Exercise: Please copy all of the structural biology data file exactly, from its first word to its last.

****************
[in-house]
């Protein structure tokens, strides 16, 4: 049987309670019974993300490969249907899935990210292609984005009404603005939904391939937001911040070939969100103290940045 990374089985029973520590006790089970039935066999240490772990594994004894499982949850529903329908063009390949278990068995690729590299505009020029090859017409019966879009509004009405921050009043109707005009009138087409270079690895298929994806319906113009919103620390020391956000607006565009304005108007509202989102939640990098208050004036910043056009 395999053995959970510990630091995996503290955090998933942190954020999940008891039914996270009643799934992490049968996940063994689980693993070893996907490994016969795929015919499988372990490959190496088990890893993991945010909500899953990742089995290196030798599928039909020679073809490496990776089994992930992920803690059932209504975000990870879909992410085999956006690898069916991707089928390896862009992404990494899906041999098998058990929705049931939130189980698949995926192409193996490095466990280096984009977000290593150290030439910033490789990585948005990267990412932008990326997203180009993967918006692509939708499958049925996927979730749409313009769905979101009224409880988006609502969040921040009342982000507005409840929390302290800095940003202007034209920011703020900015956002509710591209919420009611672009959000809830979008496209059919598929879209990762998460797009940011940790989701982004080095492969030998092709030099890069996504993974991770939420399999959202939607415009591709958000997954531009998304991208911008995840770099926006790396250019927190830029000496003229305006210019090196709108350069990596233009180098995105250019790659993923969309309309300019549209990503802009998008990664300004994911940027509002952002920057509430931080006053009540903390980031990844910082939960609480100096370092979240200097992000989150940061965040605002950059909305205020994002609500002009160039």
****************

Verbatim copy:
[in-house]
């Protein structure tokens, strides 16, 4: 049987309670019974993300490969249907899935990210292609984005009404603005939904391939937001911040070939969100103290940045 990374089985029973520590006790089970039935066999240490772990594994004894499982949850529903329908063009390949278990068995690729590299505009020029090859017409019966879009509004009405921050009043109707005009009138087409270079690895298929994806319906113009919103620390020391956000607006565009304005108007509202989102939640990098208050004036910043056009 395999053995959970510990630091995996503290955090998933942190954020999940008891039914996270009643799934992490049968996940063994689980693993070893996907490994016969795929015919499988372990490959190496088990890893993991945010909500899953990742089995290196030798599928039909020679073809490496990776089994992930992920803690059932209504975000990870879909992410085999956006690898069916991707089928390896862009992404990494899906041999098998058990929705049931939130189980698949995926192409193996490095466990280096984009977000290593150290030439910033490789990585948005990267990412932008990326997203180009993967918006692509939708499958049925996927979730749409313009769905979101009224409880988006609502969040921040009342982000507005409840929390302290800095940003202007034209920011703020900015956002509710591209919420009611672009959000809830979008496209059919598929879209990762998460797009940011940790989701982004080095492969030998092709030099890069996504993974991770939420399999959202939607415009591709958000997954531009998304991208911008995840770099926006790396250019927190830029000496003229305006210019090196709108350069990596233009180098995105250019790659993923969309309309300019549209990503802009998008990664300004994911940027509002952002920057509430931080006053009540903390980031990844910082939960609480100096370092979240200097992000989150940061965040605002950059909305205020994002609500002009160039």